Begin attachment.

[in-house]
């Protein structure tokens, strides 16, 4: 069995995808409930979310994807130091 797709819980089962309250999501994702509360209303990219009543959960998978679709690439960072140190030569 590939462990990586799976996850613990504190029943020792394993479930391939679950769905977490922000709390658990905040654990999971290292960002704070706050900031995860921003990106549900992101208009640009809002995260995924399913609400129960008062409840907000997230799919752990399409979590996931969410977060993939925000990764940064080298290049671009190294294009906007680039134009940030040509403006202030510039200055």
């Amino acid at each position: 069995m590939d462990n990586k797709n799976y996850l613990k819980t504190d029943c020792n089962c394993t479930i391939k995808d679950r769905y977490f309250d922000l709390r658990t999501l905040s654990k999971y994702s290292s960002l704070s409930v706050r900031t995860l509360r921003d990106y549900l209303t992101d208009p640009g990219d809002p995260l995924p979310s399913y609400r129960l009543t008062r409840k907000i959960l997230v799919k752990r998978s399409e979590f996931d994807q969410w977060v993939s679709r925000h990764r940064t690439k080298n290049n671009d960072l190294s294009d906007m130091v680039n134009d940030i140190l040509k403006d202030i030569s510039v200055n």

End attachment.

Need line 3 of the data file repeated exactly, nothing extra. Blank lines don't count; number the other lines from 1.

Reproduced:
């Amino acid at each position: 069995m590939d462990n990586k797709n799976y996850l613990k819980t504190d029943c020792n089962c394993t479930i391939k995808d679950r769905y977490f309250d922000l709390r658990t999501l905040s654990k999971y994702s290292s960002l704070s409930v706050r900031t995860l509360r921003d990106y549900l209303t992101d208009p640009g990219d809002p995260l995924p979310s399913y609400r129960l009543t008062r409840k907000i959960l997230v799919k752990r998978s399409e979590f996931d994807q969410w977060v993939s679709r925000h990764r940064t690439k080298n290049n671009d960072l190294s294009d906007m130091v680039n134009d940030i140190l040509k403006d202030i030569s510039v200055n």